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SOLAR DECATHLON V
This year, 19 compact solar homes were assembled in the National Mall’s West Potomac Park in Washington, D.C., from five countries across four continents.
Reported by Christina Birchfield
Photography by Jim Tetro, U.S. Dept. of Energy Solar Decathlon (unless otherwise noted)


Why should a contest in which teams of university students take two years to design and build a house matter to green building pros? Ideas: from solar-powered mobile to add-ons such as shade canopies that morph into storm shutters. How about phase-change window walls and drywall?


Decathlon V is the first in which student accomplishment out-stripped judges’ expectations. Appalachian State University’s marketing brochure/hats, for example, blew the pros away.


For the first time, affordability counted. But take jurists’ construction estimates with a grain of salt: some costly elements would be builder options in the real world. Judge Matt Hansen says pros could strip 10% to 40% from these construction costs. Though all the teams aimed for net-zero performance, only seven of 19 succeeded, partially due to rainy weather.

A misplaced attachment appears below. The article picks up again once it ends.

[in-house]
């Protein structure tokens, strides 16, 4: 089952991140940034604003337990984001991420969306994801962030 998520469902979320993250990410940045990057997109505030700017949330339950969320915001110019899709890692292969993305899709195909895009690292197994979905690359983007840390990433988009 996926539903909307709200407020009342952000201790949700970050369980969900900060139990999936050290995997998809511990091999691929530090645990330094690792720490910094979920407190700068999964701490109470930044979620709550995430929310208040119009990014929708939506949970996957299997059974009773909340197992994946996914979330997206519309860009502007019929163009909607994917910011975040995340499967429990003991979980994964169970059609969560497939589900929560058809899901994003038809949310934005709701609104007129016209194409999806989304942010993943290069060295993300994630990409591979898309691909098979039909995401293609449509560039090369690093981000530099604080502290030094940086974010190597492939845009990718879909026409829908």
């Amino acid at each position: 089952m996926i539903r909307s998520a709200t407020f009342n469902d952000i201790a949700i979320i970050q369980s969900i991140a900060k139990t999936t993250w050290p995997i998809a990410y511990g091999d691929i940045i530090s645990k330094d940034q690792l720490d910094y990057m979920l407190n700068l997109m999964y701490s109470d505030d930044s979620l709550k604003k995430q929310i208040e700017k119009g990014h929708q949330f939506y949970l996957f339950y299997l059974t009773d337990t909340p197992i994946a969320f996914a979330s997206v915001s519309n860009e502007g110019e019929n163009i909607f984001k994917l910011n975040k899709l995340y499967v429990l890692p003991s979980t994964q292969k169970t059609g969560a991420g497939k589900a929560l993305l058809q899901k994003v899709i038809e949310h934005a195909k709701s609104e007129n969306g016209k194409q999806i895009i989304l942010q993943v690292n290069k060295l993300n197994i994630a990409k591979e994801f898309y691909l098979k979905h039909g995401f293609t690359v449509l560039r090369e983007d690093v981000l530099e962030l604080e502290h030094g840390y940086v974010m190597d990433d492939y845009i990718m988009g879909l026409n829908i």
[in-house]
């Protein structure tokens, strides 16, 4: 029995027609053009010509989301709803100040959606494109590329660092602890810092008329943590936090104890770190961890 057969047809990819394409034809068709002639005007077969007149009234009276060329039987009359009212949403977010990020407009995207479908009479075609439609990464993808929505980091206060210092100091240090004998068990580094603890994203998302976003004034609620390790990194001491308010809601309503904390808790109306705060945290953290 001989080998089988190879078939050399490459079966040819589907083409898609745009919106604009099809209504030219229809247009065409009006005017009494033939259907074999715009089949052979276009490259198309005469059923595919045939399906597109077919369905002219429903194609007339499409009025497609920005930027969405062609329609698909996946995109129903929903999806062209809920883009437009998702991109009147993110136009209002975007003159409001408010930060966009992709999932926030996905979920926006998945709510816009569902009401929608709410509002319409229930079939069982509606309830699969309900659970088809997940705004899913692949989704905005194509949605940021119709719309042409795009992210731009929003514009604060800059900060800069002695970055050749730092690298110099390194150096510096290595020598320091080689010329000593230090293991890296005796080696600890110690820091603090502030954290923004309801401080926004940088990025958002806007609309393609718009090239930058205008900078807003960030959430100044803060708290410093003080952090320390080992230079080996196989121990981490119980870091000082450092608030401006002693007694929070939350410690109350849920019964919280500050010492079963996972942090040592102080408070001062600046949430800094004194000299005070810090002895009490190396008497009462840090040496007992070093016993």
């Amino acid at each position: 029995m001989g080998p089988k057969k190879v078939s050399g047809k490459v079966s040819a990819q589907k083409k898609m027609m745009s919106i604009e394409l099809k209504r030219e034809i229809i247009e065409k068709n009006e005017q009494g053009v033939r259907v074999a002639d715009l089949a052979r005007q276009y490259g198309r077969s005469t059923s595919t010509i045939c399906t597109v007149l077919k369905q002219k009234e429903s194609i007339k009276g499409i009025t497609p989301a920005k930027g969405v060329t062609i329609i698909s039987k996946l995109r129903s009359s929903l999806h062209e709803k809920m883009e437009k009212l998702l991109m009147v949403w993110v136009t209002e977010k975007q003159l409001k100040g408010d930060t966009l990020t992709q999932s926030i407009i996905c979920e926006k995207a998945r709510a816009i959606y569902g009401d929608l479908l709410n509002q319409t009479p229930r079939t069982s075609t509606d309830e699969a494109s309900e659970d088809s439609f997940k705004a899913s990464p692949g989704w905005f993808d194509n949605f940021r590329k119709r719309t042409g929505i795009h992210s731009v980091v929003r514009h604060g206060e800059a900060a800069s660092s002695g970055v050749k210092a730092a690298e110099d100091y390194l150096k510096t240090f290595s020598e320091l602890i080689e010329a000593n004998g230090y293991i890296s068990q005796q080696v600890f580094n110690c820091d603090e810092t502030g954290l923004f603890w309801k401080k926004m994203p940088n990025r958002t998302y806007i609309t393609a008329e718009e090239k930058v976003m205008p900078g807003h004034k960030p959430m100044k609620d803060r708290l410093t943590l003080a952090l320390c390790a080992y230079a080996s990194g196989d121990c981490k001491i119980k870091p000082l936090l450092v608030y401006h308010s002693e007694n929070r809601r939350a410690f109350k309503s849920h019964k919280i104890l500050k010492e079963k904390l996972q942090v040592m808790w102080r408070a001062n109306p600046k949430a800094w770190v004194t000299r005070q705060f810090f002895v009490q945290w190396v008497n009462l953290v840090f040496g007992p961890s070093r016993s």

As usual, competitors not only built the homes, but also lived and entertained in them. Teams bathed, cooked, washed dishes, did laundry and even hosted movie nights and dinner parties. These activities added notes of realism to scores in 10 contest categories: affordability, appliances, architecture, comfort zone, communications, energy balance, engineering, home entertainment, hot water and market appeal.


Here are 12 entries from Decathlon V, chosen by our editors, each one loaded with unique and innovative ideas and design concepts.


01.2012 www.greenbuildermag.com 08

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